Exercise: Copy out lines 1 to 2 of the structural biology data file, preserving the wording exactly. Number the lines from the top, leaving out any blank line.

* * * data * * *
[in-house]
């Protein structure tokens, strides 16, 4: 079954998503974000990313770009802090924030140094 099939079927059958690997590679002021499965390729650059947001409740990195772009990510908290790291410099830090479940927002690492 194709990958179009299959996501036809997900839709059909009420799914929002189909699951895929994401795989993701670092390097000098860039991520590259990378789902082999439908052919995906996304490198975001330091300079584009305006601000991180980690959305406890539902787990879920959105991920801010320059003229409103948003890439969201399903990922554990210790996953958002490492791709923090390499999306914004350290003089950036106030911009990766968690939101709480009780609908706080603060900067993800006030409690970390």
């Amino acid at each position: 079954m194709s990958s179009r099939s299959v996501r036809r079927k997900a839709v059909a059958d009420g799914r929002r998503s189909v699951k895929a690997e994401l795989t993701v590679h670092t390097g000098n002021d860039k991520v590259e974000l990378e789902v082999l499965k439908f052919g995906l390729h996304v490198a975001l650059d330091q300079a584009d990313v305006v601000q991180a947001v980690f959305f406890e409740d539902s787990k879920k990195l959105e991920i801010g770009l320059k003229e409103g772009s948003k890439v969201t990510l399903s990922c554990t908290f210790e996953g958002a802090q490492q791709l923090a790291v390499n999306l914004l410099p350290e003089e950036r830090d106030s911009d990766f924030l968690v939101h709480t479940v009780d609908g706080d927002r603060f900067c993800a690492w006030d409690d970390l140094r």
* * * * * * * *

[in-house]
């Protein structure tokens, strides 16, 4: 079954998503974000990313770009802090924030140094 099939079927059958690997590679002021499965390729650059947001409740990195772009990510908290790291410099830090479940927002690492 194709990958179009299959996501036809997900839709059909009420799914929002189909699951895929994401795989993701670092390097000098860039991520590259990378789902082999439908052919995906996304490198975001330091300079584009305006601000991180980690959305406890539902787990879920959105991920801010320059003229409103948003890439969201399903990922554990210790996953958002490492791709923090390499999306914004350290003089950036106030911009990766968690939101709480009780609908706080603060900067993800006030409690970390």